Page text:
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Issue 55: Feed Your Brain

You may not have ever thought of it this way, but your brain has a diet, too. Like the rest of your body, it requires what is healthy for it, and will not function optimally on anything less.

For starters, approximately two-thirds of your brain is comprised of fats—but not just any kind of fats. Additionally, the membranes of neurons, which are the specialized brain cells that communicate with each other, are made up of a double layer of fatty acid molecules. Those are the fatty acids that dietary fats are made of, and are the very ones your brain uses directly from your diet. That’s why it is so important to eat the right kind of fats. In short, what you feed your mouth, ultimately goes to your brain.

The truth is that even the protective sheath that covers these essential communicating neurons, called the myelin sheath, is a whopping 70 percent fat and only 30 percent protein. And, as you can probably guess, proper nutrition plays a huge role in maintaining healthy myelin sheaths. But that could be a problem, since our modern food processing techniques may adversely alter a basic building block for the brain. You guessed the culprit: trans fatty acids, the likes of which are found abundantly in our standard American diet. 

In fact, researchers have found that dietary trans fatty acids can find their way to the myelin of brain cells, where they can change the conductivity of the cells. What’s more is that studies indicate that animals already deficient in the omega-3 alpha-linolenic acid (ALA) had double the adverse effects of trans fatty acids.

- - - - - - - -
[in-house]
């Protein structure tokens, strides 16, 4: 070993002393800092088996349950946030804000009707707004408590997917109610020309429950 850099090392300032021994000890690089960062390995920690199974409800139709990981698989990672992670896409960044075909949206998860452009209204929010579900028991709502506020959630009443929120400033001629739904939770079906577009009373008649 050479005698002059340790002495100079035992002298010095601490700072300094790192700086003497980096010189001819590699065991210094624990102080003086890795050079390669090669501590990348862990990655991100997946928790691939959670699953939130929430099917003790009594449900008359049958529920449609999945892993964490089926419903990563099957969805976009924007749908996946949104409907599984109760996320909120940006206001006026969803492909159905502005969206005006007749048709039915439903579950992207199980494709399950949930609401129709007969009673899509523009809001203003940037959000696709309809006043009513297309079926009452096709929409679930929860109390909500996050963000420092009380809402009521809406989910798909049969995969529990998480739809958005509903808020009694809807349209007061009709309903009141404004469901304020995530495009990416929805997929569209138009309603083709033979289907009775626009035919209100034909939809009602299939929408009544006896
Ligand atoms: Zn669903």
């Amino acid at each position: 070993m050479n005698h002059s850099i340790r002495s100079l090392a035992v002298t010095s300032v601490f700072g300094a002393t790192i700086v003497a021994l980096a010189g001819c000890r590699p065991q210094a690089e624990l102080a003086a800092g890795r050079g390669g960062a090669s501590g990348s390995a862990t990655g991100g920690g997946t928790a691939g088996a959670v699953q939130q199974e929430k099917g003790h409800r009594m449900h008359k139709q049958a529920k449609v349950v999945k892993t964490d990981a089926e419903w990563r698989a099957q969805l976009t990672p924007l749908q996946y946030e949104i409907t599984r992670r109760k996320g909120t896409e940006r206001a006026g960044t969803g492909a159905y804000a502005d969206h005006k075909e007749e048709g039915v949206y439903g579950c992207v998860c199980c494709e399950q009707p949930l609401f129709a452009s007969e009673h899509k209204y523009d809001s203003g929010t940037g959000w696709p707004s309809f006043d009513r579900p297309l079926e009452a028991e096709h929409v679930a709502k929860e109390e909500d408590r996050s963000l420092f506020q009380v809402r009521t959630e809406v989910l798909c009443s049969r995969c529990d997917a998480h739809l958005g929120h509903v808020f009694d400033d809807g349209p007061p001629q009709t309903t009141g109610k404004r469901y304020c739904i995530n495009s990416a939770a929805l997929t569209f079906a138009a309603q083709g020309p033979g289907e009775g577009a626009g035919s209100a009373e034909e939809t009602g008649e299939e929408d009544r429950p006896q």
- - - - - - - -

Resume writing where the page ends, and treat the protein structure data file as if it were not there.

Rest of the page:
But let’s back up the train a little first.

In order to build brain cells, you need two kinds of fatty acids from your diet because your body cannot manufacture them. The first one is alpha-linolenic acid (ALA), which is the foundation of the omega-3 family of fatty acids. The other essential fatty acid you need is linoleic acid (LA). From these two fatty acids (ALA and LA), your brain can make docosahexaenoic acid (DHA) and arachidonic acid (AA)--the longer chained fatty acids that are incorporated in the brain's cell membranes. The brain’s ability to assemble these fatty acids, however, can be compromised by stress, alcohol, excess sugar, and vitamin or mineral deficiencies. 

And speaking of DHA, did you know that it is particularly beneficial for brain health? In fact, DHA is instrumental in the function of brain cell membranes. And when the body lacks these essential omega-3 fatty acids, communication can break down between the various physiological systems of the body and the brain cells—and that’s not a good scenario.

Hands down, DHA is the most abundant fat in the brain and a loss in DHA concentrations in brain cell membranes is directly related to a loss in structural and functional integrity of the tissue. Additionally, the oxidative damage that accompanies stress or aging can result in the loss of DHA concentrations resulting in cognitive impairment.

Ernst Schaefer, M.D., of the Human Nutrition Research Center on Aging at Tufts University, has found that a low level of DHA contributes to mild memory problems associated with aging—due to the body’s decreased ability to make DHA as it ages. He says that the data he has seen suggest that DHA may be an important nutritional supplement in some age-related conditions.

But the positive effects of DHA do not stop there. Research indicates that DHA may be a critical component of the diet of people of all ages.

So be sure to feed your brain what it needs--including foods high in omega-3 fatty acids, especially DHA. It’s part of your brain’s healthy diet.


This information is intended for educational and informational purposes only. It should not be used in place of an individual consultation or examination or replace the advice of your health care professional and should not be relied upon to determine diagnosis or course of treatment.

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